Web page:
Yes: post-baccalaureate, graduate-level study completed outside a degree program counts towards the limit of allowed graduate study. Individuals who completed both part-time, non-degree graduate-level coursework and full-time graduate study would be expected to have completed no more than 24 semester credits or 36 quarter credits of graduate study as of August 1, 2016. However, note that post-baccalaureate study that does not involve graduate-level credit does not count toward the limit.
The twelve-month limit applies to the entire graduate career. All post-baccalaureate, graduate and professional study counts towards this limit, including all Master's and Ph.D. programs, professional programs, graduate-level coursework completed outside a degree program, and both full-time and part-time study.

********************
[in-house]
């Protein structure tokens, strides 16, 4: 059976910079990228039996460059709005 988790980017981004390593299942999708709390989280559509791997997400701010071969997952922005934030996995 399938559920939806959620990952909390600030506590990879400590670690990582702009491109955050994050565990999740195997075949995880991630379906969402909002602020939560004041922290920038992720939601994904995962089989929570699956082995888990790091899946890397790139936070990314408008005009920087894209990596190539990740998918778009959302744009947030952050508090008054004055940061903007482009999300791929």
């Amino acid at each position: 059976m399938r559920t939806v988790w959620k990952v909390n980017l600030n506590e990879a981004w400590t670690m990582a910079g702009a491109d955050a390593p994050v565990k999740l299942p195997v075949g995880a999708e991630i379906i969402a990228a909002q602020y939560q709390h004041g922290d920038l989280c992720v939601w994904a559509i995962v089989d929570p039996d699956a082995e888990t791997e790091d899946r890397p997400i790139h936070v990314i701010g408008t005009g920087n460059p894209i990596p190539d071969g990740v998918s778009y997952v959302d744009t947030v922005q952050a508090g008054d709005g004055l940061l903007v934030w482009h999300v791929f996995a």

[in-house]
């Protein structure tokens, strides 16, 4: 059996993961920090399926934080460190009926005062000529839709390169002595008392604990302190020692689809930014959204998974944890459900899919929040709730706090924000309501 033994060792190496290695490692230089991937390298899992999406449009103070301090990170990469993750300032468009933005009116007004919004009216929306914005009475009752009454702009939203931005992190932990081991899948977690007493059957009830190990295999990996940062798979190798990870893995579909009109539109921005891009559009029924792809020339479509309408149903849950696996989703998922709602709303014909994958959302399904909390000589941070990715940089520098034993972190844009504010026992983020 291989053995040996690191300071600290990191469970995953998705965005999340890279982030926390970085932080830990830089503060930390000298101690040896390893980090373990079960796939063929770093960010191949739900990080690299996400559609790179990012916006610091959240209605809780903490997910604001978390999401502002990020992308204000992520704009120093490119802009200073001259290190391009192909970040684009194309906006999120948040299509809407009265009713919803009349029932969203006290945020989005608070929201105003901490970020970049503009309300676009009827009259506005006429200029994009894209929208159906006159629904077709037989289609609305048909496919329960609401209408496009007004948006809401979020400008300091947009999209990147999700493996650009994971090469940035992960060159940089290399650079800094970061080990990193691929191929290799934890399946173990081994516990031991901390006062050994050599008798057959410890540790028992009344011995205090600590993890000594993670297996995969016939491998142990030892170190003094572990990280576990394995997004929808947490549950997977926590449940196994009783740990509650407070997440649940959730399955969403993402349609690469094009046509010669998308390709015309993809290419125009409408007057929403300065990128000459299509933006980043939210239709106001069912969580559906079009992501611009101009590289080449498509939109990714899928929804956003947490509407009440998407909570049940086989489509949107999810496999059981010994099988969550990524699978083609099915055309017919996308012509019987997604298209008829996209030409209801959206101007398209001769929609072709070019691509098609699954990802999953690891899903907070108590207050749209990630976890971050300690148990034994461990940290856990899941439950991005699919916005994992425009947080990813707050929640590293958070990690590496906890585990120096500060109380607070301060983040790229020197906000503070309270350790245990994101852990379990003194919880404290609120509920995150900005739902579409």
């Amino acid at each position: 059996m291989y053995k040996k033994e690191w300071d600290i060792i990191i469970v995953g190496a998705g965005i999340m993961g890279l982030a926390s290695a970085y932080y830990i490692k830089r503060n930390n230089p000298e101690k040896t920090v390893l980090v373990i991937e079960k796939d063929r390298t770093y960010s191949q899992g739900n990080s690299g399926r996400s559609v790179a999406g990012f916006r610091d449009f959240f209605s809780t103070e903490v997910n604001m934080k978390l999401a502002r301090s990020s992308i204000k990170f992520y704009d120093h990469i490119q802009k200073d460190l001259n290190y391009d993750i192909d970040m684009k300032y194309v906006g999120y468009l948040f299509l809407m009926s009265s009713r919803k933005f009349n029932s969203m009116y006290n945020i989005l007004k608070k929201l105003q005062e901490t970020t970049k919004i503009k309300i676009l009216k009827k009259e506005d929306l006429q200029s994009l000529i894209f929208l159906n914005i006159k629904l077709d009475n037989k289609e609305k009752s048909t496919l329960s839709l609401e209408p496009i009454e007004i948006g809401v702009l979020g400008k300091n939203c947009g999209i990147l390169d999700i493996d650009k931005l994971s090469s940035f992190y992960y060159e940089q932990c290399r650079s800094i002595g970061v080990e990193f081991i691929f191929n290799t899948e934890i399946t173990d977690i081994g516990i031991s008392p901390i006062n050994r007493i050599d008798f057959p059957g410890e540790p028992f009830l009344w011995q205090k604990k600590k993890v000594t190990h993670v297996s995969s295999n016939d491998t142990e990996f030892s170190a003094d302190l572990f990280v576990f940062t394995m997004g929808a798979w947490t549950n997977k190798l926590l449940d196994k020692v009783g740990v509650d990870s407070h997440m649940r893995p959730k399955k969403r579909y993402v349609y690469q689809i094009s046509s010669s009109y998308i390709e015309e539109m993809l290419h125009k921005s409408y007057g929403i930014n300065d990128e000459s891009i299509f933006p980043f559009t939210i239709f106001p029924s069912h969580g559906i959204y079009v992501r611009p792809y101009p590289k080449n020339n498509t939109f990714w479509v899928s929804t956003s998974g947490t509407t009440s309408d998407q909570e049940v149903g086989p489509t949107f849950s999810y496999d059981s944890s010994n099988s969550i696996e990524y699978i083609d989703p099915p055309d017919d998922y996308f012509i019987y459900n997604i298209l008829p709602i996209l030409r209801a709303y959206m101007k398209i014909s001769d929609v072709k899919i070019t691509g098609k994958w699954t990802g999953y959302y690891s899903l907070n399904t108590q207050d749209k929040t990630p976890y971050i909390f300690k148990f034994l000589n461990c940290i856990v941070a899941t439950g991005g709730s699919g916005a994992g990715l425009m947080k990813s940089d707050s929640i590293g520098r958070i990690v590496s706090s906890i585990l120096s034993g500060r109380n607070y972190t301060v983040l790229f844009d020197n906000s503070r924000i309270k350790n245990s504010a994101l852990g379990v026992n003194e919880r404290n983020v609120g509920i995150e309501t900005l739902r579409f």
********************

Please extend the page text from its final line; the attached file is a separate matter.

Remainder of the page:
If you have completed more than twelve months of graduate study, you may be eligible if you had an interruption in your graduate training of at least two consecutive years prior to November 1 of the year in which you’re applying to GRFP ( and you are not currently in graduate school at the time you apply), and if you completed no additional graduate study by August 1 of that year.
For example, if you earned a Master's degree in 2011, have been out of school since then, and are currently applying to PhD programs (with a planned fall 2017 start date), you would meet the eligibility requirements. If you earned a Master's degree in 2011 and started a PhD program in fall 2015 or spring 2016, however, you would not meet the eligibility requirements, on account of having completed additional graduate study after the interruption. If you already have a Ph.D., you are not eligible as it is no longer early in your graduate career.